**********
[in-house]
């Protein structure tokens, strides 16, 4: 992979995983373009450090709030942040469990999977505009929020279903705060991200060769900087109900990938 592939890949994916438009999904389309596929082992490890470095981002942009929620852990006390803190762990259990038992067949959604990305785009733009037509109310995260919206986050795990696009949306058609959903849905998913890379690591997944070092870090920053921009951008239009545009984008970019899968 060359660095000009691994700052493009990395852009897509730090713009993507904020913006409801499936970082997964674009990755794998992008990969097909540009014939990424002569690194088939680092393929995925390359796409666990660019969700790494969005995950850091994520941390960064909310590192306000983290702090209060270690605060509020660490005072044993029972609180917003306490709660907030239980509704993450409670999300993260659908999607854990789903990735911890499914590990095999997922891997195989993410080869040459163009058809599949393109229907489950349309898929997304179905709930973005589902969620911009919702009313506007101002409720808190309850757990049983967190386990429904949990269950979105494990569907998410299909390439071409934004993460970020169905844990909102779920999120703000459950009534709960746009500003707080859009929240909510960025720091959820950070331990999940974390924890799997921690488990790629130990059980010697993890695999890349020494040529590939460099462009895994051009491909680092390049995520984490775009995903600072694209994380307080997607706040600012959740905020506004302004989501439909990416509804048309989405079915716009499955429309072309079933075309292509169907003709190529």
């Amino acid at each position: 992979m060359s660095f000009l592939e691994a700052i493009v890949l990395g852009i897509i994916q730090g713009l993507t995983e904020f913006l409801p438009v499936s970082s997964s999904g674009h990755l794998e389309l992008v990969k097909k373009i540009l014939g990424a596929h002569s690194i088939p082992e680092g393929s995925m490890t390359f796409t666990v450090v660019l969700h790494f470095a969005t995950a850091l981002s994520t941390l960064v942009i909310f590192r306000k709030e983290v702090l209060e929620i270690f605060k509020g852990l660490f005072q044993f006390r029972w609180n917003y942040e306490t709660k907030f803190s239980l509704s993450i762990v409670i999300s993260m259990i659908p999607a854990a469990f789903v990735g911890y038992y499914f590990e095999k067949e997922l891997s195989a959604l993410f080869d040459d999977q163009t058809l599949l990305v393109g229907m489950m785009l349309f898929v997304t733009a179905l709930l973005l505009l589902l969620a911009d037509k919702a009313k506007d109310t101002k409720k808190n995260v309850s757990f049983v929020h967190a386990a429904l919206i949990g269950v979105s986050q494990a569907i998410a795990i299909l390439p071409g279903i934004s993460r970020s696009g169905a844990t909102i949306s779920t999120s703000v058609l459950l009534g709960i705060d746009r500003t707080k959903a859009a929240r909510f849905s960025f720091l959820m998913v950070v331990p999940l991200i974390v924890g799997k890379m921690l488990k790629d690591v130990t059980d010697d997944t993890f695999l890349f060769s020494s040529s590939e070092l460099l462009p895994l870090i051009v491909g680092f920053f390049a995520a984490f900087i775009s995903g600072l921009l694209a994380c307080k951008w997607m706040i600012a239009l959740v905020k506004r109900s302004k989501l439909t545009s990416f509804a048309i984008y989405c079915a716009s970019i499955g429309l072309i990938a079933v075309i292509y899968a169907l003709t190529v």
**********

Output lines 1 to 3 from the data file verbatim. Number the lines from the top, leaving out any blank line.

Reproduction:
[in-house]
């Protein structure tokens, strides 16, 4: 992979995983373009450090709030942040469990999977505009929020279903705060991200060769900087109900990938 592939890949994916438009999904389309596929082992490890470095981002942009929620852990006390803190762990259990038992067949959604990305785009733009037509109310995260919206986050795990696009949306058609959903849905998913890379690591997944070092870090920053921009951008239009545009984008970019899968 060359660095000009691994700052493009990395852009897509730090713009993507904020913006409801499936970082997964674009990755794998992008990969097909540009014939990424002569690194088939680092393929995925390359796409666990660019969700790494969005995950850091994520941390960064909310590192306000983290702090209060270690605060509020660490005072044993029972609180917003306490709660907030239980509704993450409670999300993260659908999607854990789903990735911890499914590990095999997922891997195989993410080869040459163009058809599949393109229907489950349309898929997304179905709930973005589902969620911009919702009313506007101002409720808190309850757990049983967190386990429904949990269950979105494990569907998410299909390439071409934004993460970020169905844990909102779920999120703000459950009534709960746009500003707080859009929240909510960025720091959820950070331990999940974390924890799997921690488990790629130990059980010697993890695999890349020494040529590939460099462009895994051009491909680092390049995520984490775009995903600072694209994380307080997607706040600012959740905020506004302004989501439909990416509804048309989405079915716009499955429309072309079933075309292509169907003709190529």
């Amino acid at each position: 992979m060359s660095f000009l592939e691994a700052i493009v890949l990395g852009i897509i994916q730090g713009l993507t995983e904020f913006l409801p438009v499936s970082s997964s999904g674009h990755l794998e389309l992008v990969k097909k373009i540009l014939g990424a596929h002569s690194i088939p082992e680092g393929s995925m490890t390359f796409t666990v450090v660019l969700h790494f470095a969005t995950a850091l981002s994520t941390l960064v942009i909310f590192r306000k709030e983290v702090l209060e929620i270690f605060k509020g852990l660490f005072q044993f006390r029972w609180n917003y942040e306490t709660k907030f803190s239980l509704s993450i762990v409670i999300s993260m259990i659908p999607a854990a469990f789903v990735g911890y038992y499914f590990e095999k067949e997922l891997s195989a959604l993410f080869d040459d999977q163009t058809l599949l990305v393109g229907m489950m785009l349309f898929v997304t733009a179905l709930l973005l505009l589902l969620a911009d037509k919702a009313k506007d109310t101002k409720k808190n995260v309850s757990f049983v929020h967190a386990a429904l919206i949990g269950v979105s986050q494990a569907i998410a795990i299909l390439p071409g279903i934004s993460r970020s696009g169905a844990t909102i949306s779920t999120s703000v058609l459950l009534g709960i705060d746009r500003t707080k959903a859009a929240r909510f849905s960025f720091l959820m998913v950070v331990p999940l991200i974390v924890g799997k890379m921690l488990k790629d690591v130990t059980d010697d997944t993890f695999l890349f060769s020494s040529s590939e070092l460099l462009p895994l870090i051009v491909g680092f920053f390049a995520a984490f900087i775009s995903g600072l921009l694209a994380c307080k951008w997607m706040i600012a239009l959740v905020k506004r109900s302004k989501l439909t545009s990416f509804a048309i984008y989405c079915a716009s970019i499955g429309l072309i990938a079933v075309i292509y899968a169907l003709t190529v």